Alien Trespass is a throwback to '50s moviemaking. Seriously.

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Dec 14, 2012, 3:54 PM EST

Although the movie Alien Trespass is a very funny movie, the director and cast insisted that the 1950s throwback to B sci-fi movies be played seriously by the actors.

"I had them immerse themselves in the movies of the '50s and see some really great actors, like Michael Rennie and Patricia Neal in the original Day the Earth Stood Still, play these parts very seriously," said director R.W. Goodwin, who worked on the X-Files TV series.

It's hard to think that Eric McCormack (who earned laughs for eight years on Will & Grace) would play it straight, but he does as the stiff professor whose body gets inhabited by an alien named Urp.

"When the character of the tightwad in a suit gets taken over by an alien, you could easily get real funny if you played it that way, but Bob [Goodwin] fought that, and it was better," McCormack said in an interview with SCI FI Wire.

Goodwin added: "If Eric played that for comedy, it wouldn't be as funny and be a different kind of movie. But this shows he's an accomplished actor, and it was like a razor's edge the way he played it, whether it was going to work on not, and it did."

Robert Patrick, who worked The X-Files as FBI agent John Doggett, said that he has always played comedy in a straight way. In this movie, as a small-town police officer, he's particularly funny.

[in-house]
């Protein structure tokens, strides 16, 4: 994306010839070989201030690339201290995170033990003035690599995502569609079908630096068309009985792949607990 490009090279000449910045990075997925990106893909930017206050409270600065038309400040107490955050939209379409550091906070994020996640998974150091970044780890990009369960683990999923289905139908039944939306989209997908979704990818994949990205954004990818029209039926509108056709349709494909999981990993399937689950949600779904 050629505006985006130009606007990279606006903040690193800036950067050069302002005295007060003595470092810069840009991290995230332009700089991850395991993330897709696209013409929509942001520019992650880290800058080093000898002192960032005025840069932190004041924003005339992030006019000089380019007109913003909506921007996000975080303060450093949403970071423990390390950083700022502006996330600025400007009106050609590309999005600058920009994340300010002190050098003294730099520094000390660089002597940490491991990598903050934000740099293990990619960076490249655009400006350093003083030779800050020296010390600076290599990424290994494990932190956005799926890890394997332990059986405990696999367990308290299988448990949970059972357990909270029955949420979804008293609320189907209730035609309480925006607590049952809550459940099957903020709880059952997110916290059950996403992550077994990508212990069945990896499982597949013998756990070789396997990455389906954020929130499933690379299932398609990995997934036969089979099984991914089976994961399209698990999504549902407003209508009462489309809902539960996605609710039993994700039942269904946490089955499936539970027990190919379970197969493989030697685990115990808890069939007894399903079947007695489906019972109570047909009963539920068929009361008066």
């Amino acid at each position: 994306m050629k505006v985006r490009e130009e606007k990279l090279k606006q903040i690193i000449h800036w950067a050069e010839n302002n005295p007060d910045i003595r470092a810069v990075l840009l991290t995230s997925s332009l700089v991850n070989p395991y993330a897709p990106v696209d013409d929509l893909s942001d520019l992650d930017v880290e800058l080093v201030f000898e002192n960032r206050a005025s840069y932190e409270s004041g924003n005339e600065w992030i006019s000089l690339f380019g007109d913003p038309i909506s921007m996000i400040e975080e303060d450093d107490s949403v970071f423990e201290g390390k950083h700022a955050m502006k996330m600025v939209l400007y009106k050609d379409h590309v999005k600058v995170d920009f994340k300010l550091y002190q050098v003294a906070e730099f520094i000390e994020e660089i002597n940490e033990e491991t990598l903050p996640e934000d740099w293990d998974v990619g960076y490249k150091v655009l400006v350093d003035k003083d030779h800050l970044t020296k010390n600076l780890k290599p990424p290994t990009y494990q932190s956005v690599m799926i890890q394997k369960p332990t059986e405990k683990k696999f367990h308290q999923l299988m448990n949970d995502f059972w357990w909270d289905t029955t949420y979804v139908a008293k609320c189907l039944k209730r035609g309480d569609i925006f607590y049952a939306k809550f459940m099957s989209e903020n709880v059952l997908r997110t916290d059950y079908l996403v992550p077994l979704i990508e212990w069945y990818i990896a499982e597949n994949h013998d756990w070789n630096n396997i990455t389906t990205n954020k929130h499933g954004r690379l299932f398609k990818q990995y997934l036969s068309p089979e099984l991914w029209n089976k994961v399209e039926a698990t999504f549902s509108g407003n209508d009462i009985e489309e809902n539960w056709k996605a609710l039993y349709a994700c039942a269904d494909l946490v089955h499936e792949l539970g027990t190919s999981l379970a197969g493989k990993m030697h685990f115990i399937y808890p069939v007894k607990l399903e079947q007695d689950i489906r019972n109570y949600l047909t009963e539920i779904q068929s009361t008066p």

The movie isn't a parody of the old B movies, but more of a re-creation of the style, Goodwin said. Rather than depend on too many special effects, the crew uses as many real costumes and props as possible, not to mention such old-fashioned filmmaking techniques as rear projection as the actors walk and drive.

"There is one scene where the treadmill stops and carries me another two feet, and the background is moving, and I crack up every time I see it," McCormack said. "It's a little thing that you can hardly notice, and it wasn't that it was done badly on purpose, or that it was done for laughs, but because it was accurate to the era."

Australian actress Jenni Baird, who makes her feature-film debut, said, "It was interesting to note the cadence and rhythm of the actors of that time period. They didn't stutter, they said every line, and they were very precise, so we had to copy that."

Goodwin added, "It may be a good time for this, because even though we filmed in 2007, things have gotten so horrible, and so I want the audience to time-travel back to a different era for two hours to the '50s and laugh a lot and see something with a lot of heart."

Alien Trespass, which also stars Dan Lauria and Jody Thompson, opens on Friday in limited release from Roadside Attractions.